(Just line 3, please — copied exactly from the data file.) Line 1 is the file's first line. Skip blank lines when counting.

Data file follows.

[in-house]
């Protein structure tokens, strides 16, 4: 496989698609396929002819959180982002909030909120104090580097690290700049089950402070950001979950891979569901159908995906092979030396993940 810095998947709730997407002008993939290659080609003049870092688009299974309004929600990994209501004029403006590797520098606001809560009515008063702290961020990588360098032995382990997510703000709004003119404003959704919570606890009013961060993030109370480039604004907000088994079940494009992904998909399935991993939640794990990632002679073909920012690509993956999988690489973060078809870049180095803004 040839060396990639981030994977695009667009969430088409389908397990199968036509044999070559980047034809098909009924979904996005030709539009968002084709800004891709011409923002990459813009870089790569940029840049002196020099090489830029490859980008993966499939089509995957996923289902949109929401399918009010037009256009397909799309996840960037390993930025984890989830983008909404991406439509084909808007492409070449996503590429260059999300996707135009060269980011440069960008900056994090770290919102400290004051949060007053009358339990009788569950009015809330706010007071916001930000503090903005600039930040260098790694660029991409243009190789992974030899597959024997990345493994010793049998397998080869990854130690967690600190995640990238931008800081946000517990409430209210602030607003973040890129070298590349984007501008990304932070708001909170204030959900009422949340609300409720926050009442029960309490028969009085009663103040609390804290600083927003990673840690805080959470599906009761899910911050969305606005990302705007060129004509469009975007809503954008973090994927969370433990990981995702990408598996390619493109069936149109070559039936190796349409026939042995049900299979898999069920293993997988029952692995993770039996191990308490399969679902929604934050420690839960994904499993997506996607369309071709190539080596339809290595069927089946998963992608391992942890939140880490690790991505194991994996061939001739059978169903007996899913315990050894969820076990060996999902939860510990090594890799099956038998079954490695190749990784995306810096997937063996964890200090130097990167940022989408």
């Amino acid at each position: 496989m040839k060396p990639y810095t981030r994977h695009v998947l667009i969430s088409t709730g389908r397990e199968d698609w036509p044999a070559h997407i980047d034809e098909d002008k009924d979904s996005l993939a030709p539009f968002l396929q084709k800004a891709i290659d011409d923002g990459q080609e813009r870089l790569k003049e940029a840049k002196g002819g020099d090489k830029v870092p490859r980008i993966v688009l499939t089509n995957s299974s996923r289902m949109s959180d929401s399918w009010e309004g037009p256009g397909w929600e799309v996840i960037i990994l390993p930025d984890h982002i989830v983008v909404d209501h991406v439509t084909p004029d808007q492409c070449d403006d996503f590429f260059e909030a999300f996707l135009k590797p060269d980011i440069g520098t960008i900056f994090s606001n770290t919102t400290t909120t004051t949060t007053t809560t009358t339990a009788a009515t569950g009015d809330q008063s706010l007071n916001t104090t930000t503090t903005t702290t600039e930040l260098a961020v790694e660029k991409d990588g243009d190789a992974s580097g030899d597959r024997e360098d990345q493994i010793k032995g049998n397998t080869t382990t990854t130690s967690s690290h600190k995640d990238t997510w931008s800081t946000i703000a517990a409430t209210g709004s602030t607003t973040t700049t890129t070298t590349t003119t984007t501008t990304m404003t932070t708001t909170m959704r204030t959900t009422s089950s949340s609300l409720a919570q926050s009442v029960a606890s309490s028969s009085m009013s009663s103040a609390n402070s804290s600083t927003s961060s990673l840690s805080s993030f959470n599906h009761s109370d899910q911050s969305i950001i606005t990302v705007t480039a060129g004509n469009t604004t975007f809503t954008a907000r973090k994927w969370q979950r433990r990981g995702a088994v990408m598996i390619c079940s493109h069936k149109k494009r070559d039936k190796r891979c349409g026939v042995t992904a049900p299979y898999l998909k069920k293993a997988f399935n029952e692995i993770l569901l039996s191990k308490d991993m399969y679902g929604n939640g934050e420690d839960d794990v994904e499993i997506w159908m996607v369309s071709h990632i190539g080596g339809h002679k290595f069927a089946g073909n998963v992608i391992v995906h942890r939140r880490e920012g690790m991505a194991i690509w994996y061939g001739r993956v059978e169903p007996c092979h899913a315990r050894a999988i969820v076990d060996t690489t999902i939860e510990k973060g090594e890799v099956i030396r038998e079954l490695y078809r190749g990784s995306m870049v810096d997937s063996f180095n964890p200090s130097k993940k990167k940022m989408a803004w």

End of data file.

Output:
């Amino acid at each position: 496989m040839k060396p990639y810095t981030r994977h695009v998947l667009i969430s088409t709730g389908r397990e199968d698609w036509p044999a070559h997407i980047d034809e098909d002008k009924d979904s996005l993939a030709p539009f968002l396929q084709k800004a891709i290659d011409d923002g990459q080609e813009r870089l790569k003049e940029a840049k002196g002819g020099d090489k830029v870092p490859r980008i993966v688009l499939t089509n995957s299974s996923r289902m949109s959180d929401s399918w009010e309004g037009p256009g397909w929600e799309v996840i960037i990994l390993p930025d984890h982002i989830v983008v909404d209501h991406v439509t084909p004029d808007q492409c070449d403006d996503f590429f260059e909030a999300f996707l135009k590797p060269d980011i440069g520098t960008i900056f994090s606001n770290t919102t400290t909120t004051t949060t007053t809560t009358t339990a009788a009515t569950g009015d809330q008063s706010l007071n916001t104090t930000t503090t903005t702290t600039e930040l260098a961020v790694e660029k991409d990588g243009d190789a992974s580097g030899d597959r024997e360098d990345q493994i010793k032995g049998n397998t080869t382990t990854t130690s967690s690290h600190k995640d990238t997510w931008s800081t946000i703000a517990a409430t209210g709004s602030t607003t973040t700049t890129t070298t590349t003119t984007t501008t990304m404003t932070t708001t909170m959704r204030t959900t009422s089950s949340s609300l409720a919570q926050s009442v029960a606890s309490s028969s009085m009013s009663s103040a609390n402070s804290s600083t927003s961060s990673l840690s805080s993030f959470n599906h009761s109370d899910q911050s969305i950001i606005t990302v705007t480039a060129g004509n469009t604004t975007f809503t954008a907000r973090k994927w969370q979950r433990r990981g995702a088994v990408m598996i390619c079940s493109h069936k149109k494009r070559d039936k190796r891979c349409g026939v042995t992904a049900p299979y898999l998909k069920k293993a997988f399935n029952e692995i993770l569901l039996s191990k308490d991993m399969y679902g929604n939640g934050e420690d839960d794990v994904e499993i997506w159908m996607v369309s071709h990632i190539g080596g339809h002679k290595f069927a089946g073909n998963v992608i391992v995906h942890r939140r880490e920012g690790m991505a194991i690509w994996y061939g001739r993956v059978e169903p007996c092979h899913a315990r050894a999988i969820v076990d060996t690489t999902i939860e510990k973060g090594e890799v099956i030396r038998e079954l490695y078809r190749g990784s995306m870049v810096d997937s063996f180095n964890p200090s130097k993940k990167k940022m989408a803004w």